What is a Follicular Tracking ultrasound scan?
A Follicular tracking ultrasound scan looks at the ovaries and uterus internally using a sterile (clean) transducer paying particular attention to the follicles within the ovaries. A follicle is a fluid area in which the eggs grow. The follicle increases in size as the egg grows. Follicular tracking involves scanning the ovaries regularly during your menstrual cycle and observing the follicles as they increase in size.
Ultrasound uses high-frequency sound waves, which pass through the skin and are reflected by the internal organs to create a picture on a screen with the help of a computer. These pictures are then interpreted by Gynaecologist/radiologist
The ovarian follicle is a fluid-filled sac found in the ovaries of women. Each follicle contains an immature ovum or egg called an oocyte. Many follicles begin to develop at the beginning of a woman’s menstrual cycle. But when the woman reaches the middle of her menstrual cycle, only one follicle has matured, and it is known as the dominant follicle.
This principal follicle releases the egg during ovulation. Follicular study or follicular monitoring is when the doctor monitors the development of the follicle from the beginning of the menstrual cycle until it is ready to release the egg. This monitoring is done through ultrasound scans.
The scan to monitor follicle growth also looks at the consistency and thickness of the uterine lining.
When is follicular tracking needed?
Follicular tracking may be advised in any of the following cases:
- If your age is less than 35 years and you have been trying to conceive for the last one year but without success. This is usually the first step in diagnosing ovulation problems.
- If you are over 35 years old and you have been trying to conceive for the past six months but have not been successful.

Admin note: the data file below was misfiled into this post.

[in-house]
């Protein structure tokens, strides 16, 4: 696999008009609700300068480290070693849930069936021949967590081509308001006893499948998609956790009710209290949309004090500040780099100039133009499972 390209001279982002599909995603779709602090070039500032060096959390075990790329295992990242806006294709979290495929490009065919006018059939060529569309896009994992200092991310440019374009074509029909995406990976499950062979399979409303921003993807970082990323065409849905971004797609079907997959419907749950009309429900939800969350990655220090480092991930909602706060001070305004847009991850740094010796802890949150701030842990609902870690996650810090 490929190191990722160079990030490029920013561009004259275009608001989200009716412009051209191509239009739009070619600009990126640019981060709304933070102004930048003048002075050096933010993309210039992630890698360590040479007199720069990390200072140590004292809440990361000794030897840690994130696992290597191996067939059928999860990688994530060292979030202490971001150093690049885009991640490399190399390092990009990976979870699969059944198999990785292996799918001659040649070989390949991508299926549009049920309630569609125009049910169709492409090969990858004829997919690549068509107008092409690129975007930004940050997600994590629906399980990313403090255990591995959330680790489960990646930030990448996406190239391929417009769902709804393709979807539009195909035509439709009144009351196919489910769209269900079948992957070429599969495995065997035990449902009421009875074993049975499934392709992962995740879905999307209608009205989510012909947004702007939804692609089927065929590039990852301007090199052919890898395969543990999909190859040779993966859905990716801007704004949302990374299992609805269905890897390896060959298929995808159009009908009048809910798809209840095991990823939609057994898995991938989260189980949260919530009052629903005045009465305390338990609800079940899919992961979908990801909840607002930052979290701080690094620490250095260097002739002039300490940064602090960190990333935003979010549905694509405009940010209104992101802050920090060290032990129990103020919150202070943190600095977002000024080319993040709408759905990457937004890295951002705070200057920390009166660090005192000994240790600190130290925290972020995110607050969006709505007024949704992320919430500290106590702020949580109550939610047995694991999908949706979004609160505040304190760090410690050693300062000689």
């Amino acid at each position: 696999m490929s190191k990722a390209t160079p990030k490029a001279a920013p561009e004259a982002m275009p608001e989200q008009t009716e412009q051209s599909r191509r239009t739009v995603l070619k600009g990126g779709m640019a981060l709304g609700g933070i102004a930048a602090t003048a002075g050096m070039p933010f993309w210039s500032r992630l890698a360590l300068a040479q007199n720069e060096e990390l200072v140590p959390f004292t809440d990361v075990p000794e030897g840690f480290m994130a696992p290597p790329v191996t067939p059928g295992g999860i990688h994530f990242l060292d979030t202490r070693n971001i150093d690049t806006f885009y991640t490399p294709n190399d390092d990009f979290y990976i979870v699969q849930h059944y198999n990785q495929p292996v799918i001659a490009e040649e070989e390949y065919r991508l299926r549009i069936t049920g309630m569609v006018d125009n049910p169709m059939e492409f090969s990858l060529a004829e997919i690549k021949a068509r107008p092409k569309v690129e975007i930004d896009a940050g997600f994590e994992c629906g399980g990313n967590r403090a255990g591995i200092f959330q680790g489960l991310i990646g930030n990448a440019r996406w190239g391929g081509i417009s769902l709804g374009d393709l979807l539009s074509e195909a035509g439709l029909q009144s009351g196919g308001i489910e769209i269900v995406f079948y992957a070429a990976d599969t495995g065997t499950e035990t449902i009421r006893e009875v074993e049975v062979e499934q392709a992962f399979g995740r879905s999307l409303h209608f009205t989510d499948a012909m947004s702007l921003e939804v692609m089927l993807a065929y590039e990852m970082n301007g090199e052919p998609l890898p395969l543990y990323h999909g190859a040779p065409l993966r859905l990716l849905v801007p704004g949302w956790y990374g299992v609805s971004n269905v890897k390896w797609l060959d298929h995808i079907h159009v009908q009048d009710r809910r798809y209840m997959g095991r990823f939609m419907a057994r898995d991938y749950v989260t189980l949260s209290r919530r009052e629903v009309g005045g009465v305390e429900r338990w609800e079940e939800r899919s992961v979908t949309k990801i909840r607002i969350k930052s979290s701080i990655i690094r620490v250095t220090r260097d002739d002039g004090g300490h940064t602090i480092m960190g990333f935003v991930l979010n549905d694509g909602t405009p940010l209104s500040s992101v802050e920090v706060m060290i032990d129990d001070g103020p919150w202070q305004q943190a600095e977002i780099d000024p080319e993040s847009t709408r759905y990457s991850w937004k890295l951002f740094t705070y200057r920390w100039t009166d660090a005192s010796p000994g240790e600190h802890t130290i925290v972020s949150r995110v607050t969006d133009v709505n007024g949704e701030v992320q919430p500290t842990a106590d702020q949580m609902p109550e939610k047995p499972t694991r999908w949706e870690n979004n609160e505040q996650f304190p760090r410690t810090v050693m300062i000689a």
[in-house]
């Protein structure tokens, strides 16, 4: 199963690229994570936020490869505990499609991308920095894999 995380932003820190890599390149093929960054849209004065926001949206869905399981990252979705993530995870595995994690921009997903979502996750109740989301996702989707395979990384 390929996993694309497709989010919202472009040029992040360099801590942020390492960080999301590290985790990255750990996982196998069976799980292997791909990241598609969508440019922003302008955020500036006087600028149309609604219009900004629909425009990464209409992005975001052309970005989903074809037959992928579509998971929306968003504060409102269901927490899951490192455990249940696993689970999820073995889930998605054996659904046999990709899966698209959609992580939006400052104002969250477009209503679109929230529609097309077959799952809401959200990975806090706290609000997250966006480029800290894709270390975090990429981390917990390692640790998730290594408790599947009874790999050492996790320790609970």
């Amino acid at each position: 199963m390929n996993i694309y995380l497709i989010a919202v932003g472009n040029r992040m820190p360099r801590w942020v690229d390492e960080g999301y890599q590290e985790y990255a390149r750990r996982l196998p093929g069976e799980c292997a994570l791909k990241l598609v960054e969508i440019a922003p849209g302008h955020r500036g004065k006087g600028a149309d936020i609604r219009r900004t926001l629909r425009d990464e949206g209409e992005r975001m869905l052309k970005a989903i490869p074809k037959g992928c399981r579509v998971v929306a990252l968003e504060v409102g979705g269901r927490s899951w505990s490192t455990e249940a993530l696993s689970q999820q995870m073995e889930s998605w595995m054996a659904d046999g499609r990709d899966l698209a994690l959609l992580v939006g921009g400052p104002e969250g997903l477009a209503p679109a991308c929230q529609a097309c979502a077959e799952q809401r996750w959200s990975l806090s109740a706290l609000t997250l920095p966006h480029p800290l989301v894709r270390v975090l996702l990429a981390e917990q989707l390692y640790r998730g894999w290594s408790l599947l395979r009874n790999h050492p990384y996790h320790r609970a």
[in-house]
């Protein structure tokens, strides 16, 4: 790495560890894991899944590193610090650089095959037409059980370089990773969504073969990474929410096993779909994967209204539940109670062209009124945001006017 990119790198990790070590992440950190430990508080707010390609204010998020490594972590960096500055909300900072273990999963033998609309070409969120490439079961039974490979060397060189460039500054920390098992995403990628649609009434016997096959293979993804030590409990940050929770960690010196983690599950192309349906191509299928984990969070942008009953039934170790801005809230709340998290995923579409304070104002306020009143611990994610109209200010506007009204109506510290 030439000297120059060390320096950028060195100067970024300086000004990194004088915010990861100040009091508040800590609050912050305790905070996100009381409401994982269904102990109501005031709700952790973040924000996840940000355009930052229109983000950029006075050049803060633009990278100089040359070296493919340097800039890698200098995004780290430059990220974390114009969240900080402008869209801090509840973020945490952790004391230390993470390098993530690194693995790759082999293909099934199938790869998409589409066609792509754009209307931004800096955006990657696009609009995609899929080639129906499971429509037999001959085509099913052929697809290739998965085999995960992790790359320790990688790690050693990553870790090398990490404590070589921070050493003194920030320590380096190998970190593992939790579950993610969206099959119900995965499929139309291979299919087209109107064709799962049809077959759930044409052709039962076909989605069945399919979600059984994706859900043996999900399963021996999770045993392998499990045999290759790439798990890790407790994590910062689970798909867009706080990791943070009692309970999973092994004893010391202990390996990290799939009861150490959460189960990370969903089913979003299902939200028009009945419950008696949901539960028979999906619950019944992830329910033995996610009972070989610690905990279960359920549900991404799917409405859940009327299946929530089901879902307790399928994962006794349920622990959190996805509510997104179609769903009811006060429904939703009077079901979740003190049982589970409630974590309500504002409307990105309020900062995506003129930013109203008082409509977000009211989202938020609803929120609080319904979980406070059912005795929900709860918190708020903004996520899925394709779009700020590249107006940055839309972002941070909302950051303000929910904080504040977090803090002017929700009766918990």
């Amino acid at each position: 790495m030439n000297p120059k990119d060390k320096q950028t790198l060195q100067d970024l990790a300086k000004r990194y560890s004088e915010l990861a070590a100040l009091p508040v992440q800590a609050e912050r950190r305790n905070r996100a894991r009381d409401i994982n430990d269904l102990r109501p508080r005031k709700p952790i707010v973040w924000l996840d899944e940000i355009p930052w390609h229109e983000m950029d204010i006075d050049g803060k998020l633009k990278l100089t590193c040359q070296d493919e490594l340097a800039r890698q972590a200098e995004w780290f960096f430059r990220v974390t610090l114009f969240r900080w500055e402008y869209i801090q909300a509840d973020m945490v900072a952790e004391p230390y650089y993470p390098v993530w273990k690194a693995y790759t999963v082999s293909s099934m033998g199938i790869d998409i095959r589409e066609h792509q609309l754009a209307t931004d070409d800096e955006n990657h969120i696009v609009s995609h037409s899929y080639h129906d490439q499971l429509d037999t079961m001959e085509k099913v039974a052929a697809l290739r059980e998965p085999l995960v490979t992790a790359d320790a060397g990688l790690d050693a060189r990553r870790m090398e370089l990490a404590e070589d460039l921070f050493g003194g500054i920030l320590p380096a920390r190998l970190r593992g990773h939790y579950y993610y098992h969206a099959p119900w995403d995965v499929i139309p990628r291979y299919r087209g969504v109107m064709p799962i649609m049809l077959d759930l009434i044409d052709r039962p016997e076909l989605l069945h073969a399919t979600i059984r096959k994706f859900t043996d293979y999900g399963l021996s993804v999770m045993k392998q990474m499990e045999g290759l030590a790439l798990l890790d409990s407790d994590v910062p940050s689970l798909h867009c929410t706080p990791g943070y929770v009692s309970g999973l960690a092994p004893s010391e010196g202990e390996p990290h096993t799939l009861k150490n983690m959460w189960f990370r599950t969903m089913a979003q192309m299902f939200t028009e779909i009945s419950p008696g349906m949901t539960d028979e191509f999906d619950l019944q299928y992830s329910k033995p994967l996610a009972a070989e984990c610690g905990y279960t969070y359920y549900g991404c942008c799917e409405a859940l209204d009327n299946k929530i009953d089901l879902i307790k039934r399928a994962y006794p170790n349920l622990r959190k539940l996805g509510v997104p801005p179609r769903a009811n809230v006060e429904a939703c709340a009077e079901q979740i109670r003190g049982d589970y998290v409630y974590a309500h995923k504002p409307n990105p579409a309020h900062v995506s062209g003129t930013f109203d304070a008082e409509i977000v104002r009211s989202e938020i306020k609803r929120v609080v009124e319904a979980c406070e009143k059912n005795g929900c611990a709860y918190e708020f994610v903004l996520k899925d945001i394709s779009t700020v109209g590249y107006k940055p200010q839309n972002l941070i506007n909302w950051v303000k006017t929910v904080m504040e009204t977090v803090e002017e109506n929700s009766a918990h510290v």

- If you have Polycystic Ovarian Disease/Syndrome (PCOS/PCOD), your menstrual cycle and ovulation may be irregular. In this, you may also have an anovulatory cycle or a menstrual cycle in which ovulation does not occur.
- If you have been given fertility drugs to ovulate or if you have used procedures such as intrauterine insemination (IUI) or in-vitro fertilization (IVF) to create more follicles.
Can Follicular Monitoring Help You Conceive?
Follicular monitoring can tell you the exact time when you will ovulate in your cycle. With this, you can make sure to have sex with your husband at the time when you are most fertile.
It can also detect some specific problems related to ovulation, which may be preventing you from conceiving.
However, it cannot ensure that sperm fertilize the egg or that the fertilized egg implants on your uterine wall.
If you are not getting pregnant even after ovulation, then follicular monitoring may not detect the problems behind it.
Keep in mind that it is beneficial to use an ovulation predictor kit and follicular scanning when the natural cycle is monitored. This increases your chances of detecting ovulation.
In addition to follicular monitoring, your doctor may also monitor your estradiol (a type of estrogen) level to determine the strength and ability of the follicle to survive.
How do I prepare for this examination?
As soon as your period starts/or the first working day afterward call clinic nirvana to make your initial ultrasound appointment. If you have a prescription for clomiphene citrate (Clomid) or letrozole given to you take the tablets as instructed by your doctor. Timing of any further visits will be advised after each scan but are typically every other day until you have ovulated.
For hygiene reasons please have a bath or shower before you come in for your scan. You will also be asked to empty your bladder before going for your scan.
What happens during the scan?
You will be taken into a slightly darkened examination room. You will be asked to undress from the waist down and you will be covered with a sheet. You will be asked to lie on your back on a special bed with your knees bent. Most women find the examination less uncomfortable than having a smear performed.
Once you are in a comfortable position, a sterile lubricated covered electronic device called a transducer will be gently inserted into your vagina. The transducer is a little bigger than the size of a finger or tampon. Only the tip of the transducer (about 2- 3inches) is put in the vagina to look at the uterus and ovaries.
How long does it take?
Depending on how relaxed you are, the examination generally takes about 15 minutes.
Is it safe?
Ultrasound has been around for the last 30 years and there are no known side effects. It does not involve the use of x-rays and it is a simple, painless procedure. This scan does not have any effect on fertility.
How will I learn the results?
The results will be explained by the doctor.
Can I drive home?
Yes, there are no known side-effects from this procedure.